Having not even told his parents his idea, Walker Sirmans sat down before James Hutchins, the director of the lower and middle schools, and bravely voiced his desire to offer free after-school sign language classes for his peers.
“He went in on his own without telling us he was going to do it,” Walker’s mother, Gwen Sirmans, said. “He set up an appointment with the principal and sat down with Dr. Hutchins and pitched him his proposal about what he wanted to do, and James said, ‘How do you say no to that?’”
Hutchins gave the second-grader the green light, and Walker now helps teach American Sign Language to 12 of his peers — alongside guest instructor Wendell Barnes — every Wednesday afternoon.
Walker himself is no novice to ASL.
In fact, the young boy’s idea for the classes came from a very sweet source of inspiration: his little sister, Ivey.
Communicating with Ivey
Ivey, who is 6, was born with a rare genetic syndrome due to a partial deletion of her 21st chromosome. Ivey has anophthalmia, which means she was born without her eyes. She also suffers from hearing loss, microcephaly — meaning her head is smaller than the average person’s — and a deformity to her heart. Her cleft lip and palate have been repaired and her trachea has been removed.
Because Ivey is deaf-blind, her family communicates with her by signing into her little hands.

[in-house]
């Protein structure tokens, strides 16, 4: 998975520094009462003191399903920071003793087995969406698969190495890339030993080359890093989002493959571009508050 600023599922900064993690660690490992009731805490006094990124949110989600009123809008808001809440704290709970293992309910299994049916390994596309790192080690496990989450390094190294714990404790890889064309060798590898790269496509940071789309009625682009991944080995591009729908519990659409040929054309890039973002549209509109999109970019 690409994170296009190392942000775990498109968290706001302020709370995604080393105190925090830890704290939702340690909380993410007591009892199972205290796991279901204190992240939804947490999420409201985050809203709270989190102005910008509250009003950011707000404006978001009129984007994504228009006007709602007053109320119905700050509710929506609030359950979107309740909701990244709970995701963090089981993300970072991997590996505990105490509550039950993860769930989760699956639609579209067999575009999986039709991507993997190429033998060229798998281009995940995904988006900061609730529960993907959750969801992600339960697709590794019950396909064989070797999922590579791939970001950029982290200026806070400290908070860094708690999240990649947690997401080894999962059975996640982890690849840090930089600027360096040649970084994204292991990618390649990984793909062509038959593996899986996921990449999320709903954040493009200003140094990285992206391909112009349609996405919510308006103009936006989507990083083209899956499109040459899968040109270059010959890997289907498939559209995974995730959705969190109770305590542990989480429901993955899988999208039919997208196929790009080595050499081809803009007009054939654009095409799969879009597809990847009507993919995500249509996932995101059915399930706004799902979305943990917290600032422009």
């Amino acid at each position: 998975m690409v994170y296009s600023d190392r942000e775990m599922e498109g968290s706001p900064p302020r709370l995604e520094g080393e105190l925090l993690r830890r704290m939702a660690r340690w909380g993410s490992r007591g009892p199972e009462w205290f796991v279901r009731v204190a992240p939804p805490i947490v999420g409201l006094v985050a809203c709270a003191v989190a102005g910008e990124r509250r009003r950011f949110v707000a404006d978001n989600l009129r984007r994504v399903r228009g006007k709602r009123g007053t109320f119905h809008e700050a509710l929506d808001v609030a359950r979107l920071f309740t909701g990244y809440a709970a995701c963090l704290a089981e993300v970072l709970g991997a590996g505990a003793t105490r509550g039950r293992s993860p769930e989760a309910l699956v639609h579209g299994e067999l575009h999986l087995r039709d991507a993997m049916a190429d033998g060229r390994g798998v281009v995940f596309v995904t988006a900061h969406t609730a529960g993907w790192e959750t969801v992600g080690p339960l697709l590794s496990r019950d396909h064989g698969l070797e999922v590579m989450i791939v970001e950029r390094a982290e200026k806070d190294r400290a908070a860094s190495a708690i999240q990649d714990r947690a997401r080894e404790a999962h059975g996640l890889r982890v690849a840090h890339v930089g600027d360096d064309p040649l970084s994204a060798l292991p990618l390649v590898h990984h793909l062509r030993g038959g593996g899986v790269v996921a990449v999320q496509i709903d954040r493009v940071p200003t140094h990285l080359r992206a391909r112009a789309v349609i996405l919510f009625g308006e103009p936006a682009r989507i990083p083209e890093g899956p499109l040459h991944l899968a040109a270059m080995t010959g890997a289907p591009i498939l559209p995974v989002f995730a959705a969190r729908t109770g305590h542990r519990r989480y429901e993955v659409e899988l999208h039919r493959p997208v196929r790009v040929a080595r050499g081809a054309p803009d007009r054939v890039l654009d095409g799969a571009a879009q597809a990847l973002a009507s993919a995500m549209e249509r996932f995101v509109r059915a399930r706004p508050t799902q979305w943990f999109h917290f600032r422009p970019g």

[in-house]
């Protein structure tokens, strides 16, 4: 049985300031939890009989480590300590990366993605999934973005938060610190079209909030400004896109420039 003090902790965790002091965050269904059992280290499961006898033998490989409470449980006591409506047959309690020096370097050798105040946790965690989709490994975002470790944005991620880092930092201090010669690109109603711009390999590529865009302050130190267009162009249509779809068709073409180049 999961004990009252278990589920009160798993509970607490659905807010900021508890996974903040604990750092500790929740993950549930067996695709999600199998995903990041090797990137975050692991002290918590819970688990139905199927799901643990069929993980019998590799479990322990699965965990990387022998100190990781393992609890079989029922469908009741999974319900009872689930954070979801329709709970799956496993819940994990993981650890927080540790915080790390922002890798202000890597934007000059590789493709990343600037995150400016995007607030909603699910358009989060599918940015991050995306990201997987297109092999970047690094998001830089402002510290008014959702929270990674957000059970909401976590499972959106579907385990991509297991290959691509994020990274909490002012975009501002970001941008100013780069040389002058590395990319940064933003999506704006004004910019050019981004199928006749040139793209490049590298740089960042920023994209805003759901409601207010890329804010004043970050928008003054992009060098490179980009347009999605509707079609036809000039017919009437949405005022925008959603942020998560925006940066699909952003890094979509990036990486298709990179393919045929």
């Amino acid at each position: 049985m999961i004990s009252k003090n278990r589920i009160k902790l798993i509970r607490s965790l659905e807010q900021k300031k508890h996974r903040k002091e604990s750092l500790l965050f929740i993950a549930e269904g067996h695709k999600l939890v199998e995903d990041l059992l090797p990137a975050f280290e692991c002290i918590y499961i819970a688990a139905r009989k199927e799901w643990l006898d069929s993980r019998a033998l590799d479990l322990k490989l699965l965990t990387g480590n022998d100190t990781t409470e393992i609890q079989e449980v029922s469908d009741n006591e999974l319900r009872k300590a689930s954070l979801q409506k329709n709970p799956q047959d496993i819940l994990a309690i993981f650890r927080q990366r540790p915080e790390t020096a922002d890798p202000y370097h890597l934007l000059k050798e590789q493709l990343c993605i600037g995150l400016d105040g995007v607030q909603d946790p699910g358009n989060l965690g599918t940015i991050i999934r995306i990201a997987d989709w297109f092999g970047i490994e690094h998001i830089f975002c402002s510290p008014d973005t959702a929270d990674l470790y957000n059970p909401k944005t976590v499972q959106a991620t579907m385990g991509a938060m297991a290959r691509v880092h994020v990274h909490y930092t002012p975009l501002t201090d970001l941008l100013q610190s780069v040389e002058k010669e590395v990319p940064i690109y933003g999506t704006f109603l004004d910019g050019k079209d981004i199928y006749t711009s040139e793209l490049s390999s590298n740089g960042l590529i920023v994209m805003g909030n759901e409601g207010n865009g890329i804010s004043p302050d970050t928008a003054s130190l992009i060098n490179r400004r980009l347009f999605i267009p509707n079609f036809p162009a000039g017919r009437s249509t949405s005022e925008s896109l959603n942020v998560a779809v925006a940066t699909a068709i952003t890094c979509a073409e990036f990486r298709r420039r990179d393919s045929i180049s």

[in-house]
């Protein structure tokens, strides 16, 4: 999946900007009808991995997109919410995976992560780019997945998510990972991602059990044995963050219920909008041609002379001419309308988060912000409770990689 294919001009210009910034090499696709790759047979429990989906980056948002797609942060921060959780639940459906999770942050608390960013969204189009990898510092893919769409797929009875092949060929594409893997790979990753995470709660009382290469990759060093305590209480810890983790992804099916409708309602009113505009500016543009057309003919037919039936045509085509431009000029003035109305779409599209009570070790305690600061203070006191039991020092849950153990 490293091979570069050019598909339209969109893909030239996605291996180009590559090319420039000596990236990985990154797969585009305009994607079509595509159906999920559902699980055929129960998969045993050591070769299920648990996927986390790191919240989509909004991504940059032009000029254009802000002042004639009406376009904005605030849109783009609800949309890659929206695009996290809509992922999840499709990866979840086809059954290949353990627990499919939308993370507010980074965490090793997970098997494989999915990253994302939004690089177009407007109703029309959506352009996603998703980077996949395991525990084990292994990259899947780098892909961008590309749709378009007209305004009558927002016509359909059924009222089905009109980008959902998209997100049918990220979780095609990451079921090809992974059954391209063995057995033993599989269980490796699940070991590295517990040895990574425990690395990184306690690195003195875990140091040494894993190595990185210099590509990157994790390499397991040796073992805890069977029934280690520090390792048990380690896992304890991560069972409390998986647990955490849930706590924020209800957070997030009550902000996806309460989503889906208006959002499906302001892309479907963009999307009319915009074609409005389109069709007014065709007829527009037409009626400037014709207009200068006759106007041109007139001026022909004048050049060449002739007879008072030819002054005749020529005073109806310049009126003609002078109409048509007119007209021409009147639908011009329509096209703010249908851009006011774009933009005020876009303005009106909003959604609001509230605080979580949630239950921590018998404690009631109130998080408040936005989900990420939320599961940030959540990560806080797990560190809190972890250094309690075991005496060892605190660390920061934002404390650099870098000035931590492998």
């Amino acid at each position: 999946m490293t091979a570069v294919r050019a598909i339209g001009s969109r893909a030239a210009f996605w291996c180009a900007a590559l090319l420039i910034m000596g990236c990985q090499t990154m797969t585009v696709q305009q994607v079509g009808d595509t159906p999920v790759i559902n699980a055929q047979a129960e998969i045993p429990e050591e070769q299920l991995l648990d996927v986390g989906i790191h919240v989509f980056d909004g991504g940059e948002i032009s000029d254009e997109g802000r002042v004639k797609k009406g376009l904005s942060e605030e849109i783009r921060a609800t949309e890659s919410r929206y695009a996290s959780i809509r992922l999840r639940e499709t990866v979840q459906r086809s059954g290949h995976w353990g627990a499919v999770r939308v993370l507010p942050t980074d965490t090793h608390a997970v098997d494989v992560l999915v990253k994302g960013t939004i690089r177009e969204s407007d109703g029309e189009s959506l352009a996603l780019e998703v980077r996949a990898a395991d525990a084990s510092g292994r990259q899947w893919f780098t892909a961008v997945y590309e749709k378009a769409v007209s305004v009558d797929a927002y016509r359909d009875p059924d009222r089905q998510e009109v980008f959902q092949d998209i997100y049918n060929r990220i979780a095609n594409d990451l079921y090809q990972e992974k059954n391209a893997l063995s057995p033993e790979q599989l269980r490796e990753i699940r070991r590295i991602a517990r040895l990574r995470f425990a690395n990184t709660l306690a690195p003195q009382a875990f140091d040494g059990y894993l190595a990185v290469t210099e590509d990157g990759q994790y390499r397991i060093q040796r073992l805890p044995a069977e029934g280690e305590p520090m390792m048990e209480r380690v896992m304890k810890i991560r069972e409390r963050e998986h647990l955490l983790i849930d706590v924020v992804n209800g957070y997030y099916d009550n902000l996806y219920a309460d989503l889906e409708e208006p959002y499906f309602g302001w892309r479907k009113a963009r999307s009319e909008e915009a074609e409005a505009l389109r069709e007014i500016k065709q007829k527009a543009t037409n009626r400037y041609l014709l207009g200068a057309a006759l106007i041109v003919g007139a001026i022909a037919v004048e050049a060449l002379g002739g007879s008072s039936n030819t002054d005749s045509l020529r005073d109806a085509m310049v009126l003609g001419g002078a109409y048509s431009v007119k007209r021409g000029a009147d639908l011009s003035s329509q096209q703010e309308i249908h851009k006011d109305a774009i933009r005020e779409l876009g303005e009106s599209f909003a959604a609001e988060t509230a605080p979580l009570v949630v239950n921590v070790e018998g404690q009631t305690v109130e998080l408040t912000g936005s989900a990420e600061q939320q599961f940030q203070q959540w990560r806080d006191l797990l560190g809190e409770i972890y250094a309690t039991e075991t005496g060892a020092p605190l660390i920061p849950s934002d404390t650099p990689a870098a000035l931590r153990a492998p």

“My sister, she’s special-needs, and you don’t see very many special-needs people,” Walker said. “She’s my sister and she’s a special-needs person and there’s just three people in the whole school that has a special-needs sister.”
Gwen said Ivey has a very tiny bit of hearing, but she’s completely blind and non-verbal. There are only five other people in the country with Ivey’s condition of whom the Sirmans are aware, and it bothered Walker that his sister couldn’t make friends as easily as other kids, because the other kids didn’t know how to talk to her.
“One of the things Walker said to us, the reason that he wanted to do this, was that he’s noticed (special needs people) don’t make friends as easily,” she said. “And this would teach his friends how to be there for people who are deaf or have other special needs, since it’s harder to communicate with them.”
“And so they’ll be included,” Walker added.
Walker and his older brother Knox started learning sign language about three years ago, when Ivey was young and they figured out they couldn’t talk to her using audible speech, Walker said. The whole family — Matt, their father, Gwen, Knox, Walker and Ivey — attends workshops for siblings of children with special needs.